Here's a straight application of simple induction (not strong induction), twice:

We want to prove $P(m,n)$ by induction over $n$. Thus we need to prove $P(m,0)$ and $P(m,n)\to P(m,n+1)$. But in order to prove $P(m,0)$ we use induction over $m$, so we need to prove $P(0,0)$ and $P(m,0)\to P(m+1,0)$.

In symbols, this amounts to the following assertion:

$$P(0,0)\,\land\,[\forall m,P(m,0)\to P(m+1,0)]\ \land\ [\forall mn,P(m,n)\to P(m,n+1)]\implies\forall xy, P(x,y)$$

In the language of well-founded induction, this corresponds to the order $$(m,n)\prec_1(m',n')\iff (m=m'\land n<n')\lor(n=n'=0\land m<m'),$$ which is not a total order but is well-founded anyway, because there is a (unique) path from $(m,n)$ to the minimum element $(0,0)$ of length $m+n$, so there are no infinite descending sequences.

Alternatively, you could simplify the argument, by encompassing both inductions into one:

We want to prove $P(m,n)$ by induction over $m+n$. Thus we need to prove $P(0,0)$ and $P(m,n)\to P(m,n+1),P(m+1,n)$.

This can be expressed as:

$$P(0,0)\ \land\ [\forall mn,P(m,n)\to P(m+1,n)\land P(m,n+1)]\implies\forall xy, P(x,y)$$

As a partial order, this is talking about the product order on $\Bbb N^2$, that is $$(m,n)\preceq_2(m',n')\iff m\le m'\lor n\le n'.$$ Since this order is an extension of the first one, that is $(m,n)\preceq_1(m',n')$ implies $(m,n)\preceq_2(m',n')$, that means that the first induction theorem is the stronger one (applies to more $P$'s), but the well-foundedness of the second order implies that of the first. The argument is the same: any path from $(m,n)$ to $(0,0)$ must be of length at most $m+n$, so there are no infinite descending sequences.

Using the same partial order, we can even use two values which are less under the order in the induction:

If $P(m-1,n)$ and $P(m,n-1)$ together imply $P(m,n)$ (if one or the other is not defined then this should be provable with the remaining hypothesis), then $P(m,n)$ is true for all $m,n$.

This is a special case of strong induction over $\prec_2$ or simple induction over $z=m+n$ (where the induction hypothesis is $\forall mn,m+n=z\to P(m,n)$).

If we break off the base case and reindex so that it can be written as $P(m+1,n)\land P(m,n+1)\to P(m+1,n+1)$, this leaves the obligations $P(0,0)$, $P(m,0)\to P(m+1,0)$, $P(0,n)\to P(0,n+1)$, and if we simplify this to just $[\forall m,P(m,0)]\land[\forall n,P(0,n)]$, we get the same thing as variant 11 of 'Different kinds of mathematical induction':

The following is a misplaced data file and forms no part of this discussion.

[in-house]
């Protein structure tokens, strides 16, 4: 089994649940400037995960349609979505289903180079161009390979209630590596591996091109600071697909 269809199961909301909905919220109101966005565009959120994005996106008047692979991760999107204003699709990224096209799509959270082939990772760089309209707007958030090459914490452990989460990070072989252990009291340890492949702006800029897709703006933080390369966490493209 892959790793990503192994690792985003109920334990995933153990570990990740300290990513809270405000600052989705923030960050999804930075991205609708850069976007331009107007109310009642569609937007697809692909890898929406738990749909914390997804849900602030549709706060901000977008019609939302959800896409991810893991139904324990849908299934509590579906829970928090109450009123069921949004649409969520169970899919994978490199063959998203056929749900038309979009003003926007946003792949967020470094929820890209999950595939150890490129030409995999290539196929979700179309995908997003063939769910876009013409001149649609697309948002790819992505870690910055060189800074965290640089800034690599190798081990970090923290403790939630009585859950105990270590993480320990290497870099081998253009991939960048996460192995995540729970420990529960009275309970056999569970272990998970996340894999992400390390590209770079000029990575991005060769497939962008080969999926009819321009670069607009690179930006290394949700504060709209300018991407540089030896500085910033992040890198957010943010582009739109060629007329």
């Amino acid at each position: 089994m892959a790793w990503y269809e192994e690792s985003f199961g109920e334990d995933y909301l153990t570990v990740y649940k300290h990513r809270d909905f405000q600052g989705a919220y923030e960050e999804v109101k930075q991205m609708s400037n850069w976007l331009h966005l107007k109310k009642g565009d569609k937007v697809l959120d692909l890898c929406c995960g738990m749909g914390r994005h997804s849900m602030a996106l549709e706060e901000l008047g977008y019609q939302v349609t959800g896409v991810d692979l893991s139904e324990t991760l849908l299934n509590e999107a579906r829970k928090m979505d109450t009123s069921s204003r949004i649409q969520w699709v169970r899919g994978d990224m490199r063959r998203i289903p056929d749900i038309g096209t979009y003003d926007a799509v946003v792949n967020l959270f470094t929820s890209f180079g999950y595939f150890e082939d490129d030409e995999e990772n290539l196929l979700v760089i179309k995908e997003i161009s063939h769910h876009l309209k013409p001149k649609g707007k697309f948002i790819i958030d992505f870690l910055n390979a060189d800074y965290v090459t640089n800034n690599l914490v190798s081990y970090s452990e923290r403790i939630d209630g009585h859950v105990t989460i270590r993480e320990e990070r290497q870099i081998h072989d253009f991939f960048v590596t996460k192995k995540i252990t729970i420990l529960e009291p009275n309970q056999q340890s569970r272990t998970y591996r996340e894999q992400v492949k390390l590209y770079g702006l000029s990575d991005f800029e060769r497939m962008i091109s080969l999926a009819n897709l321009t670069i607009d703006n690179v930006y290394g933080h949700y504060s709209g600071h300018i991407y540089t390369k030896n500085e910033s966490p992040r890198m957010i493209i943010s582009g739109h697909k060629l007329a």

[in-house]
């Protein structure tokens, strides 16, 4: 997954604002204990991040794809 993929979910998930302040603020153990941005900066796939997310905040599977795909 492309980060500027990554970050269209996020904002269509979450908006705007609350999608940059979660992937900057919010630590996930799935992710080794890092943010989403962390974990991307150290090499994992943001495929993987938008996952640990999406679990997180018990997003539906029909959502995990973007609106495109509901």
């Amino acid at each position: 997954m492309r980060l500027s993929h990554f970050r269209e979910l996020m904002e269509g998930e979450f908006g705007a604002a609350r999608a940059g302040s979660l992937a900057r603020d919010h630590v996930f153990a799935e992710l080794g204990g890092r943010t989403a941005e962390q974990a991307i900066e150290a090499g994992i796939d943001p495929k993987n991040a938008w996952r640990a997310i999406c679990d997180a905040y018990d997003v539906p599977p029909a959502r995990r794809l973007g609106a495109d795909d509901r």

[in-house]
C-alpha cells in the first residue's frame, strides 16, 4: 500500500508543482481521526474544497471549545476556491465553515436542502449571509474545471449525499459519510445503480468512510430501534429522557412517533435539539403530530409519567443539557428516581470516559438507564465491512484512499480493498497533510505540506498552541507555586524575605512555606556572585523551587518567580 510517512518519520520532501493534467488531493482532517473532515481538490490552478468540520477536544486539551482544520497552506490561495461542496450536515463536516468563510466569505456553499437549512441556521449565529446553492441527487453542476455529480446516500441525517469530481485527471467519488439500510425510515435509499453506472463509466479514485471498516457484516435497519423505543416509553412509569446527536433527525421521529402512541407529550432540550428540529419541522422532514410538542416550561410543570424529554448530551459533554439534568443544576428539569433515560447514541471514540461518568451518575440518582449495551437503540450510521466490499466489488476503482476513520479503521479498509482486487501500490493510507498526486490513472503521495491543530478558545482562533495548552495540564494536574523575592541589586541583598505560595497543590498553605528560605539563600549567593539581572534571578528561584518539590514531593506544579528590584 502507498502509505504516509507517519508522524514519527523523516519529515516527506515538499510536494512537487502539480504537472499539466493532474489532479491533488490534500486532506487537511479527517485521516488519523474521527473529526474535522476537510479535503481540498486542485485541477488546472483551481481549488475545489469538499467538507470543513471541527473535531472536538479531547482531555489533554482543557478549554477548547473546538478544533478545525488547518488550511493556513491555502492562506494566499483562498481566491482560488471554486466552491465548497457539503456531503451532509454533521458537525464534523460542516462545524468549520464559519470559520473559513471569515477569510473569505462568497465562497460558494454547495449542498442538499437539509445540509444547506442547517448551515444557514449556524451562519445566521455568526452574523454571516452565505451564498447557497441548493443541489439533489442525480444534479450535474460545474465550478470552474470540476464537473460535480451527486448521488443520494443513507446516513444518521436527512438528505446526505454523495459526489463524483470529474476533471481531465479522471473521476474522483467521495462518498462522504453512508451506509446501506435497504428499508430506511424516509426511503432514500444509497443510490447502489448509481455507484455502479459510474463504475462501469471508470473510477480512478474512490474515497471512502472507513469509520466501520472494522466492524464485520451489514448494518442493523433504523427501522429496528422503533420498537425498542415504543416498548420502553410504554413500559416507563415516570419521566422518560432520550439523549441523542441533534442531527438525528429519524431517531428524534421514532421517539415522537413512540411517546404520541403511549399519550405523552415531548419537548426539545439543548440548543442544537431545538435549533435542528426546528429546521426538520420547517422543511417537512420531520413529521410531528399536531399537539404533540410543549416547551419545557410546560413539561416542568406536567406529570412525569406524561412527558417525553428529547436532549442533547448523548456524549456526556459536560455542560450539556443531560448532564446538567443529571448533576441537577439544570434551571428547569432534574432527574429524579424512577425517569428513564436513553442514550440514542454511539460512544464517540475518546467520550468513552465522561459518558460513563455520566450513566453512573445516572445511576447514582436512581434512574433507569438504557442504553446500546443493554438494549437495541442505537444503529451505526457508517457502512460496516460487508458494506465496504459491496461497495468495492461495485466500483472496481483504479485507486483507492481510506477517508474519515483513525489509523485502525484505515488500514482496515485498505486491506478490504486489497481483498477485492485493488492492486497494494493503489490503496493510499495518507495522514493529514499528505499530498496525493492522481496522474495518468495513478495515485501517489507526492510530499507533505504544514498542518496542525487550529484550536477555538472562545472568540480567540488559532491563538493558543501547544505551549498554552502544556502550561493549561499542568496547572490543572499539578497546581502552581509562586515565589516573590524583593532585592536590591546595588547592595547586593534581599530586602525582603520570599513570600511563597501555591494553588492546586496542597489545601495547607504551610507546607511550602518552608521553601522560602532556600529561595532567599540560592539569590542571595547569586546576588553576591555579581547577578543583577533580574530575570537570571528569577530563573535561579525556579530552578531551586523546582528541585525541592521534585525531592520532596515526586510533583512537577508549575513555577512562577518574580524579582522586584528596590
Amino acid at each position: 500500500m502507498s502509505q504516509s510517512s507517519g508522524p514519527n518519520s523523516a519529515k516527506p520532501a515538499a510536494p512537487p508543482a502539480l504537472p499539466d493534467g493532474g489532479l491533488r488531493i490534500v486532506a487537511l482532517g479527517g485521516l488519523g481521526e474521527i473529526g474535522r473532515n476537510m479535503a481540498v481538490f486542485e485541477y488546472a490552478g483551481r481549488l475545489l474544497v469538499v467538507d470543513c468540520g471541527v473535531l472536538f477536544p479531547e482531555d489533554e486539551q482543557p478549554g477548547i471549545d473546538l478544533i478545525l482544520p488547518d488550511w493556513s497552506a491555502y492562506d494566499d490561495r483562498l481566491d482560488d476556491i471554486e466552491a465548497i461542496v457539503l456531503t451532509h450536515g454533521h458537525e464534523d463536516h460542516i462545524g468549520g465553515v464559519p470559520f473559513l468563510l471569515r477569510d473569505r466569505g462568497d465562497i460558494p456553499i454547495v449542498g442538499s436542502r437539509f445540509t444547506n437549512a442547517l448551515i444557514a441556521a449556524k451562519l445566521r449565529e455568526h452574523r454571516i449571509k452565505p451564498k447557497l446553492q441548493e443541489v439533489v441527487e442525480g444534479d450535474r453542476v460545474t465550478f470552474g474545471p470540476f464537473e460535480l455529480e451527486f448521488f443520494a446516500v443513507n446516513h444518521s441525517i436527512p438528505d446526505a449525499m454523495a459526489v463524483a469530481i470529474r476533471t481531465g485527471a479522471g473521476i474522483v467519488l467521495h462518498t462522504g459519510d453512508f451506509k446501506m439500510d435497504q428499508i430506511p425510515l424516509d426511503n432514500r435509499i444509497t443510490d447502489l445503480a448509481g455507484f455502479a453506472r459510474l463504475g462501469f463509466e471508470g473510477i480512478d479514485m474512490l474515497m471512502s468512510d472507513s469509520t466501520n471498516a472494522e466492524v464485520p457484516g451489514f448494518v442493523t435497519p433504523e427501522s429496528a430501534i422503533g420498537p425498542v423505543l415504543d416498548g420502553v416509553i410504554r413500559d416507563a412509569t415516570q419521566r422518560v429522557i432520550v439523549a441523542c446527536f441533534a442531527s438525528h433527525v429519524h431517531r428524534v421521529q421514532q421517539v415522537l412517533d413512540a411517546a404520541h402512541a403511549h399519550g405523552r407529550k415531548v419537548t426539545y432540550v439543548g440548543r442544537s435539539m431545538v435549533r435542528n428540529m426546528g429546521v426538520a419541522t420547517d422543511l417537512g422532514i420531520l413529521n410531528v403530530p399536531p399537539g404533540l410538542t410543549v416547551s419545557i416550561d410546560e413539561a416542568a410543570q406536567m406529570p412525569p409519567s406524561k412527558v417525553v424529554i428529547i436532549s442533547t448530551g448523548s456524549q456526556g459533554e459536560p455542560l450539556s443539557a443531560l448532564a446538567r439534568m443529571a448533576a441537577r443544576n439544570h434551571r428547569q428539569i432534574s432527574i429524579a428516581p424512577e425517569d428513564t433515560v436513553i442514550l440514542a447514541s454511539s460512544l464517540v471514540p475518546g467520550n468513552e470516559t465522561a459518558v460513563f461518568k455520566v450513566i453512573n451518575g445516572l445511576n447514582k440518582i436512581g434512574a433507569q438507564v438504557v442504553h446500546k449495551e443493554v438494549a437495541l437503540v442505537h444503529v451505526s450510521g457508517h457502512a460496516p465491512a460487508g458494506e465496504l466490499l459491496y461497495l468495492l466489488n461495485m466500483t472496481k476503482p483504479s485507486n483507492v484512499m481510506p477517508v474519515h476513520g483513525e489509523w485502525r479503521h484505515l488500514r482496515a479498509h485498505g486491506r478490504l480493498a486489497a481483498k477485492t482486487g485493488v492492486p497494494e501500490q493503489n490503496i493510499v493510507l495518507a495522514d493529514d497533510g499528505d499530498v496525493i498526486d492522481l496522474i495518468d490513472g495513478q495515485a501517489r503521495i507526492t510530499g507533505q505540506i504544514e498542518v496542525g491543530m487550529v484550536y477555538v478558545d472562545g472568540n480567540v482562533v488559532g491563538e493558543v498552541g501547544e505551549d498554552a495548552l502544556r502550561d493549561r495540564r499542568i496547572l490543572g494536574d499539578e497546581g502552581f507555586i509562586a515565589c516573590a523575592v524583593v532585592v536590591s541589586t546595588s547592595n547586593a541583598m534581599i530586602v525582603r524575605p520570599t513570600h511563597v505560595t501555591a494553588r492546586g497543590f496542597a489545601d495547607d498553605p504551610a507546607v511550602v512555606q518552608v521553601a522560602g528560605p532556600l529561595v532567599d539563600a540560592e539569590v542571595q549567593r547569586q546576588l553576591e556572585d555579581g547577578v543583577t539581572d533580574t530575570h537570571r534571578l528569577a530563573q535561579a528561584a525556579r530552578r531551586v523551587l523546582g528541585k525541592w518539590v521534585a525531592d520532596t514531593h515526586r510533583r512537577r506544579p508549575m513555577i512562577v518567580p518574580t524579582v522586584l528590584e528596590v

If $P(0,n)$ and $P(n,0)$ are true for all $n$, and $P(m+1,n)\land P(m,n+1)\to P(m+1,n+1)$ for all $m,n$, then $P(m,n)$ is true for all $m,n$.

There is yet another alternative approach, which is a bit closer to some of your links:

We want to prove $P(m,n)$, which follows from $\forall n,P(m,n)$. This latter property is proven by induction on $m$, so we need to prove $\forall n,P(0,n)$ and $[\forall n,P(m,n)]\to[\forall n,P(m+1,n)]$. In each case, we have a secondary induction over $n$ to perform.

This translates as:

\begin{align}P(0,0)\ &\land\ [\forall n,P(0,n)\to P(0,n+1)]\ \land\\
(\forall m,[\forall n,P(m,n)]\to P(m+1,0))\ &\land \ \forall mn',[\forall n,P(m,n)]\land P(m+1,n')\to P(m+1,n'+1)\\&\implies\forall xy, P(x,y)\end{align}

In the language of well-orders, this is lexicographic order: $$(m,n)\prec_3(m',n')\iff m<m'\lor(m=m'\land n<n').$$

This last one is easier to state as a strong induction:

We want to prove $P(m,n)$, which follows from $\forall n,P(m,n)$. This is proven by strong induction on $m$, so we need to prove $\forall m'<m,\forall n,P(m',n)$ implies $\forall n,P(m,n)$. The latter for-all is proven by a strong induction over $n$, so assuming additionally that $\forall n'<n,P(m,n')$, we need to prove $P(m,n)$.

Expressed as a closed form rule, this is:

$$\forall m,[\forall m'<m,\forall n,P(m',n)]\to\forall n,[\forall n'<n,P(m,n')]\to P(m,n)\implies\forall xy,P(x,y)$$

which can be simplified to

$$\forall mn,[\forall m'n',m'<m\lor (m=m'\land n<n')\to P(m',n')]\to P(m,n)\implies\forall xy,P(x,y).$$

This is the most generalizable form of the induction principle, using strong instead of simple induction. In general it looks like:

$$\forall x,[\forall x'\prec x,P(x')]\to P(x)\implies\forall y,P(y)$$

where $\prec$ is a well-founded relation or a well-order over the domain. In this case we are using $\prec_3$ as a well-order of $\Bbb N^2$, and the previous cases used $\prec_1$ and $\prec_2$.